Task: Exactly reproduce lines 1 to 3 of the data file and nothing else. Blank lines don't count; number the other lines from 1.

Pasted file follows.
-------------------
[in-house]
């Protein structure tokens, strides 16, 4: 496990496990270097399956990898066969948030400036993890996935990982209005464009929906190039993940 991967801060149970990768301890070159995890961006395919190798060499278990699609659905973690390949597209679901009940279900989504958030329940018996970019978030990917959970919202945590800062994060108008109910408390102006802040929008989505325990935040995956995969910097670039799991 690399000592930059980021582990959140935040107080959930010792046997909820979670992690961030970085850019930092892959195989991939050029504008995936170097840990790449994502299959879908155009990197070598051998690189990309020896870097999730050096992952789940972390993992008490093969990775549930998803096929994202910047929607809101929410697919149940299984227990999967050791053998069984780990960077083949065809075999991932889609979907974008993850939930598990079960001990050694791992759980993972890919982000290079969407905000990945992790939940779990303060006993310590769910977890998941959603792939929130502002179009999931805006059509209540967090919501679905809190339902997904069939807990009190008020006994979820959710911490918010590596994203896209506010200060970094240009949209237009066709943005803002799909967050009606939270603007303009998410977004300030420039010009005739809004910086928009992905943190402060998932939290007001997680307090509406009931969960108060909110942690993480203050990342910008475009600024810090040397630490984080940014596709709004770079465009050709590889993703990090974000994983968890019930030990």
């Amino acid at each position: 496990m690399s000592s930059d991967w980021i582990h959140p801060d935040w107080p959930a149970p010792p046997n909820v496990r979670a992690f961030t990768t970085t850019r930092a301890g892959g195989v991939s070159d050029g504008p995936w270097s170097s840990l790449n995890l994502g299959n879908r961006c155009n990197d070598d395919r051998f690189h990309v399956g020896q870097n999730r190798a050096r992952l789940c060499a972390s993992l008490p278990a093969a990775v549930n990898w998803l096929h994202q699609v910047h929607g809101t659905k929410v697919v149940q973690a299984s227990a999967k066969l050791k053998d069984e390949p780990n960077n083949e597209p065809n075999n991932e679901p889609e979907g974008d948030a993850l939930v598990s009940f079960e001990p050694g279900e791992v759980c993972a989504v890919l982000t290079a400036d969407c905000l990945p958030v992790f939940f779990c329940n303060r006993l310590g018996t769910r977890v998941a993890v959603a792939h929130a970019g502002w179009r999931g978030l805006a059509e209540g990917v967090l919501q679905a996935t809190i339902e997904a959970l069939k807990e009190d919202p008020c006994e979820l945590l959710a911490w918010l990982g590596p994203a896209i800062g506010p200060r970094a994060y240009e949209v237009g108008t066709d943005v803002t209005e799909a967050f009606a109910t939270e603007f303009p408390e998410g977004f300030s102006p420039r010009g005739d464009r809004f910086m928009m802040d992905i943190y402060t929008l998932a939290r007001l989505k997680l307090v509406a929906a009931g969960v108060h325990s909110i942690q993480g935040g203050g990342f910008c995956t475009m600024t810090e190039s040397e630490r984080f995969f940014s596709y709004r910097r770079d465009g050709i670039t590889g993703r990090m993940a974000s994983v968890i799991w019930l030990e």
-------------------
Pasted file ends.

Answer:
[in-house]
């Protein structure tokens, strides 16, 4: 496990496990270097399956990898066969948030400036993890996935990982209005464009929906190039993940 991967801060149970990768301890070159995890961006395919190798060499278990699609659905973690390949597209679901009940279900989504958030329940018996970019978030990917959970919202945590800062994060108008109910408390102006802040929008989505325990935040995956995969910097670039799991 690399000592930059980021582990959140935040107080959930010792046997909820979670992690961030970085850019930092892959195989991939050029504008995936170097840990790449994502299959879908155009990197070598051998690189990309020896870097999730050096992952789940972390993992008490093969990775549930998803096929994202910047929607809101929410697919149940299984227990999967050791053998069984780990960077083949065809075999991932889609979907974008993850939930598990079960001990050694791992759980993972890919982000290079969407905000990945992790939940779990303060006993310590769910977890998941959603792939929130502002179009999931805006059509209540967090919501679905809190339902997904069939807990009190008020006994979820959710911490918010590596994203896209506010200060970094240009949209237009066709943005803002799909967050009606939270603007303009998410977004300030420039010009005739809004910086928009992905943190402060998932939290007001997680307090509406009931969960108060909110942690993480203050990342910008475009600024810090040397630490984080940014596709709004770079465009050709590889993703990090974000994983968890019930030990």
């Amino acid at each position: 496990m690399s000592s930059d991967w980021i582990h959140p801060d935040w107080p959930a149970p010792p046997n909820v496990r979670a992690f961030t990768t970085t850019r930092a301890g892959g195989v991939s070159d050029g504008p995936w270097s170097s840990l790449n995890l994502g299959n879908r961006c155009n990197d070598d395919r051998f690189h990309v399956g020896q870097n999730r190798a050096r992952l789940c060499a972390s993992l008490p278990a093969a990775v549930n990898w998803l096929h994202q699609v910047h929607g809101t659905k929410v697919v149940q973690a299984s227990a999967k066969l050791k053998d069984e390949p780990n960077n083949e597209p065809n075999n991932e679901p889609e979907g974008d948030a993850l939930v598990s009940f079960e001990p050694g279900e791992v759980c993972a989504v890919l982000t290079a400036d969407c905000l990945p958030v992790f939940f779990c329940n303060r006993l310590g018996t769910r977890v998941a993890v959603a792939h929130a970019g502002w179009r999931g978030l805006a059509e209540g990917v967090l919501q679905a996935t809190i339902e997904a959970l069939k807990e009190d919202p008020c006994e979820l945590l959710a911490w918010l990982g590596p994203a896209i800062g506010p200060r970094a994060y240009e949209v237009g108008t066709d943005v803002t209005e799909a967050f009606a109910t939270e603007f303009p408390e998410g977004f300030s102006p420039r010009g005739d464009r809004f910086m928009m802040d992905i943190y402060t929008l998932a939290r007001l989505k997680l307090v509406a929906a009931g969960v108060h325990s909110i942690q993480g935040g203050g990342f910008c995956t475009m600024t810090e190039s040397e630490r984080f995969f940014s596709y709004r910097r770079d465009g050709i670039t590889g993703r990090m993940a974000s994983v968890i799991w019930l030990e």